Trifocal Intraocular Lens

Trifocal lens implants provide correction for distance vision, intermediate and near vision simultaneously. After surgery glasses are not usually required for daily activities. Similar to multifocal lens implants, trifocals may involve some visual compromise and can cause more glare and haloes at night time than the monofocal lens. Therefore, trifocal lens implants may not suitable for all individuals.

At your consultation the surgical options suitable for you as an individual will be discussed thoroughly with the advantages and disadvantages of each lens type. Your Ophthalmologist will assist you in selecting the right lens for your individual needs and lifestyle. To find out more book an appointment or contact us on 02 9635 7077.

  • Your ophthalmologist will check your eye on the following day after surgery.
  • You will be instructed to use eye drops for one month.
  • Depending on the severity of your cataract, your vision will clear in a couple of days, or may take a few weeks.
  • It is essential to understand that even if visual recovery is slower, the final visual outcome will still be the same.

A cataract is one of the most common eye conditions and causes blurry vision due to clouding of the natural lens in the eye.

The human lens is located behind the iris (the coloured portion of the eye), and it is mostly made up of water and proteins. These specific proteins provide the lens its transparent structure.

When a cataract occurs, the lens becomes cloudy and is seen as a white cloudy ball in the centre of the iris.

  • The development of a cataract can occur with the natural aging process of an individual.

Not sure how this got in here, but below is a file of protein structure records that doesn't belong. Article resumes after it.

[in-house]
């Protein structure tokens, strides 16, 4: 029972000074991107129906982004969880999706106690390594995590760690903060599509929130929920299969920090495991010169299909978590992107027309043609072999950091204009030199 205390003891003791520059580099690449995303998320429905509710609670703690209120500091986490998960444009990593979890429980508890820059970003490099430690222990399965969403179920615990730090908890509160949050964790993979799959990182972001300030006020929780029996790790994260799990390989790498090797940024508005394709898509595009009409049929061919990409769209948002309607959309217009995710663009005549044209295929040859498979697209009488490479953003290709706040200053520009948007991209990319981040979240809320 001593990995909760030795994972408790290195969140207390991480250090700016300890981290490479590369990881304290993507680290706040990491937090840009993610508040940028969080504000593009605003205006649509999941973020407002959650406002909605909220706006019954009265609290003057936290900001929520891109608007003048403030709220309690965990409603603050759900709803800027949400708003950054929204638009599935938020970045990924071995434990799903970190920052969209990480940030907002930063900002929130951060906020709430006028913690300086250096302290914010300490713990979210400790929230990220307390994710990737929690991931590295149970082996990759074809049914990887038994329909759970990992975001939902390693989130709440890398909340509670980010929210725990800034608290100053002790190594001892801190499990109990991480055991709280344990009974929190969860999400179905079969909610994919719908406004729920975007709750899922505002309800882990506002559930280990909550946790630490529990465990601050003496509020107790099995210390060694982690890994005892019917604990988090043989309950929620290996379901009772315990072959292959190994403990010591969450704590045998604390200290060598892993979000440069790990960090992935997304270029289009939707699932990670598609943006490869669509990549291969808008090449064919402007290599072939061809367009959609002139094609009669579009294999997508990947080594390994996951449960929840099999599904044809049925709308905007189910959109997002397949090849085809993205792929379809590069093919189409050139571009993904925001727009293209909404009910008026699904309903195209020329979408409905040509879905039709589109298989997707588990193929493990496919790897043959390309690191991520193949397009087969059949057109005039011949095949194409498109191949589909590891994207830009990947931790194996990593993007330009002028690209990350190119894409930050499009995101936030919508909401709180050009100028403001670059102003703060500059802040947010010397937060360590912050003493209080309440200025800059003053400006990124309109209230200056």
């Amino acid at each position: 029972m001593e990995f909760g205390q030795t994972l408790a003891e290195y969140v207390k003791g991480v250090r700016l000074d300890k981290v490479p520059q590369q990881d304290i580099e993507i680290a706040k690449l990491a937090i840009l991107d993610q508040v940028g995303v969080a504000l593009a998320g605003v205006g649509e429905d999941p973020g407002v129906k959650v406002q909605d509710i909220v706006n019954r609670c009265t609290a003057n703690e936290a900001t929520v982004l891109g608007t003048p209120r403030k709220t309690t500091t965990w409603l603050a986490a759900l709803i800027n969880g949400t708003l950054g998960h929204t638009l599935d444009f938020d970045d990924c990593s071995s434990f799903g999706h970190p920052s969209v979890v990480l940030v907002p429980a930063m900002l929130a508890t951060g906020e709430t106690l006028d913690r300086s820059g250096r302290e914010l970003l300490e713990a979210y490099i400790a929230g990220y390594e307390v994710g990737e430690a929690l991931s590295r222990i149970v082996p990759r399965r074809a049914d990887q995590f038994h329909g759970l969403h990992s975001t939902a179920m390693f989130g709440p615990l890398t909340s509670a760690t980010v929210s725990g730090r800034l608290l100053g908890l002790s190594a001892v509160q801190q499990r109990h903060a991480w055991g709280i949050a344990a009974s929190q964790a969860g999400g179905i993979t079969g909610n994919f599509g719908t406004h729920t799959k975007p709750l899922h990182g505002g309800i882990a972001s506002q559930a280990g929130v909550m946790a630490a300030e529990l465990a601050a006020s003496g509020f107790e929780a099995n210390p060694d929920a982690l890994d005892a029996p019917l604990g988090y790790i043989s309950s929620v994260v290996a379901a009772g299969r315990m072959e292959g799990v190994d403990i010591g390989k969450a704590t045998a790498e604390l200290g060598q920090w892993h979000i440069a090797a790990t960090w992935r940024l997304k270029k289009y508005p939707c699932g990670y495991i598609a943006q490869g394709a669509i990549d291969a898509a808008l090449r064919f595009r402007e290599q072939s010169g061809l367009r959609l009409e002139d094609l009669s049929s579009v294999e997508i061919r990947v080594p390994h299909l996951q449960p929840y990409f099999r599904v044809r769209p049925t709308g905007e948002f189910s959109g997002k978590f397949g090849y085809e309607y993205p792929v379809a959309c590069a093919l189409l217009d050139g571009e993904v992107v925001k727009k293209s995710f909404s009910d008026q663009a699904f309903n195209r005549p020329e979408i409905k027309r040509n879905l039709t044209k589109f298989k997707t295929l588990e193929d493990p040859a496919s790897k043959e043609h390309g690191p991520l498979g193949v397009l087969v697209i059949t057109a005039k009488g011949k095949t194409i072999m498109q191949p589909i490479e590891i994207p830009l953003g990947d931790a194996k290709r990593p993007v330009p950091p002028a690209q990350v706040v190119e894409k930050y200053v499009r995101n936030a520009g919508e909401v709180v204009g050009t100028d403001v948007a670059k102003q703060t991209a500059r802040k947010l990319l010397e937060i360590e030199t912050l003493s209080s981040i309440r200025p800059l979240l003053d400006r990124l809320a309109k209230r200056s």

• Cataracts can also be inherited or can develop in infants as a result of infections in the mother during pregnancy.
  • They can form as a complication of other diseases such as glaucoma and diabetes, or can develop after certain injuries.
  • Prolonged use of corticosteroid inhalers and eye drops, and excessive exposure to UV rays, X-rays and other radiation during radiotherapy, can increase the risk of cataract formation.

Any structural change in the lens proteins can alter its clarity and negatively impact vision.

The lens becomes more and more cloudy with time when a cataract occurs, and may be viewable as white patches in the centre of the pupil.

Symptoms commonly associated with cataracts include:

  • Blurry or cloudy vision
  • Faded colours
  • Increased glare from lights
  • Poor vision at night
  • Multiple images
  • Frequent change in eye prescription

Initially, only a small part of the eye lens is affected, and you will not notice any vision loss. The cataract later grows larger and your vision gets increasingly cloudy. At an advanced stage you may experience double vision or light flashes.

Cataracts may be classified based on their location within the eye, which include:

Nuclear Cataract:

Cloudiness is present in the centre of the lens.

Cortical Cataract:

Cloudiness is seen as white spokes in the outer periphery of the lens.

Posterior Subcapsular Cataract:

This occurs at the back of the lens capsule, which is like a shell of the lens. It may develop quicker than the other types of cataracts and it is more commonly seen in patients with diabetes or on long term steroid treatment.

Cataracts do not heal on their own or with conservative treatment. Vision loss will only get worse and will lead to blindness if not treated by surgery.

To assess the impact of the cataract on your vision, your ophthalmologist will test your visual acuity. This test involves reading an eye chart from a certain distance with one eye at a time. A comprehensive eye examination will then be performed to assess the severity of the cataract. A slit lamp examination uses a microscope to examine the structures in front of the eye such as the lens and cornea which are illuminated by a bright line of light. A retinal examination may be performed to look for problems with the retina, the light-sensitive layer at the back of your eyes.